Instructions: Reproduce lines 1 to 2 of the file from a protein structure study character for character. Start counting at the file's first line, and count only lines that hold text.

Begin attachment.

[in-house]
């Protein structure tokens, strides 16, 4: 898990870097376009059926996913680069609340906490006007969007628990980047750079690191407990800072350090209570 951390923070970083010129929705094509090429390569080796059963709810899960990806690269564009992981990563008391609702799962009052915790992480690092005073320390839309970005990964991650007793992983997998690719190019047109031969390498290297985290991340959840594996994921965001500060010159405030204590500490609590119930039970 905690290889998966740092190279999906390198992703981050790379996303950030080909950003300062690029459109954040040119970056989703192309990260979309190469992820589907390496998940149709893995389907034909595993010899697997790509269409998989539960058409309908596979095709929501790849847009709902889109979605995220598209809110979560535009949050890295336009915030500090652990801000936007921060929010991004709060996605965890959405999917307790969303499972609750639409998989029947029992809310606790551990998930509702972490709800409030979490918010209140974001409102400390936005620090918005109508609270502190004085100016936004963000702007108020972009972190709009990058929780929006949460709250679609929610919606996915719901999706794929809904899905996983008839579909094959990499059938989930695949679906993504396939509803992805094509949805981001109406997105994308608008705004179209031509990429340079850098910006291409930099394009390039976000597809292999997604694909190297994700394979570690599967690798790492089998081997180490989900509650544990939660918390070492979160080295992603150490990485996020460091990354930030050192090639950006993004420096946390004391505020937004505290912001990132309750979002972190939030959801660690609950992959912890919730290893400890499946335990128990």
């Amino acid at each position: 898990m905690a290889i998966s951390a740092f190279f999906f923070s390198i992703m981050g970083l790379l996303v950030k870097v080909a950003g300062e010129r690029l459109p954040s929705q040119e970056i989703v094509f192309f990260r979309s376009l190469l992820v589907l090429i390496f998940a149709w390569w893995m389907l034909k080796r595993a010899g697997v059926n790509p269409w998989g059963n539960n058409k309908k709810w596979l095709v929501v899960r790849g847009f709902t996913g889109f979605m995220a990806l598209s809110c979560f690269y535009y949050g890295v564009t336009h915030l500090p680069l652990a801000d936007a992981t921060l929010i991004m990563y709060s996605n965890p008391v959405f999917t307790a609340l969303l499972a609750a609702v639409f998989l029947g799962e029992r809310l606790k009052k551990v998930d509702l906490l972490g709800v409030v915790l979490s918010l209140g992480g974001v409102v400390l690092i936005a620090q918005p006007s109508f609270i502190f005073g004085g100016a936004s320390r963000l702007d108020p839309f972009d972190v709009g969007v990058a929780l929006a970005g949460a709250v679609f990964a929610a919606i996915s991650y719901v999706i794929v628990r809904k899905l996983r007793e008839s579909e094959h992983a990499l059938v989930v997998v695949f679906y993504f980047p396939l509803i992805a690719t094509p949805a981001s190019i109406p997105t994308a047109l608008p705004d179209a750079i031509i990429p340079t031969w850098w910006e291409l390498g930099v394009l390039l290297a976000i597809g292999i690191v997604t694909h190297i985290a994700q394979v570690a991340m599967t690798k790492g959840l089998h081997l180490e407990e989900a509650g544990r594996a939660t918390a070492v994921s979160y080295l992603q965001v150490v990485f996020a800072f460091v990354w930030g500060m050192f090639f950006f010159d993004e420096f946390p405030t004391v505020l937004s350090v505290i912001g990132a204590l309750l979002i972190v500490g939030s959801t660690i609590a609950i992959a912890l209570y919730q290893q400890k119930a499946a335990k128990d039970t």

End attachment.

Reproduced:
[in-house]
């Protein structure tokens, strides 16, 4: 898990870097376009059926996913680069609340906490006007969007628990980047750079690191407990800072350090209570 951390923070970083010129929705094509090429390569080796059963709810899960990806690269564009992981990563008391609702799962009052915790992480690092005073320390839309970005990964991650007793992983997998690719190019047109031969390498290297985290991340959840594996994921965001500060010159405030204590500490609590119930039970 905690290889998966740092190279999906390198992703981050790379996303950030080909950003300062690029459109954040040119970056989703192309990260979309190469992820589907390496998940149709893995389907034909595993010899697997790509269409998989539960058409309908596979095709929501790849847009709902889109979605995220598209809110979560535009949050890295336009915030500090652990801000936007921060929010991004709060996605965890959405999917307790969303499972609750639409998989029947029992809310606790551990998930509702972490709800409030979490918010209140974001409102400390936005620090918005109508609270502190004085100016936004963000702007108020972009972190709009990058929780929006949460709250679609929610919606996915719901999706794929809904899905996983008839579909094959990499059938989930695949679906993504396939509803992805094509949805981001109406997105994308608008705004179209031509990429340079850098910006291409930099394009390039976000597809292999997604694909190297994700394979570690599967690798790492089998081997180490989900509650544990939660918390070492979160080295992603150490990485996020460091990354930030050192090639950006993004420096946390004391505020937004505290912001990132309750979002972190939030959801660690609950992959912890919730290893400890499946335990128990």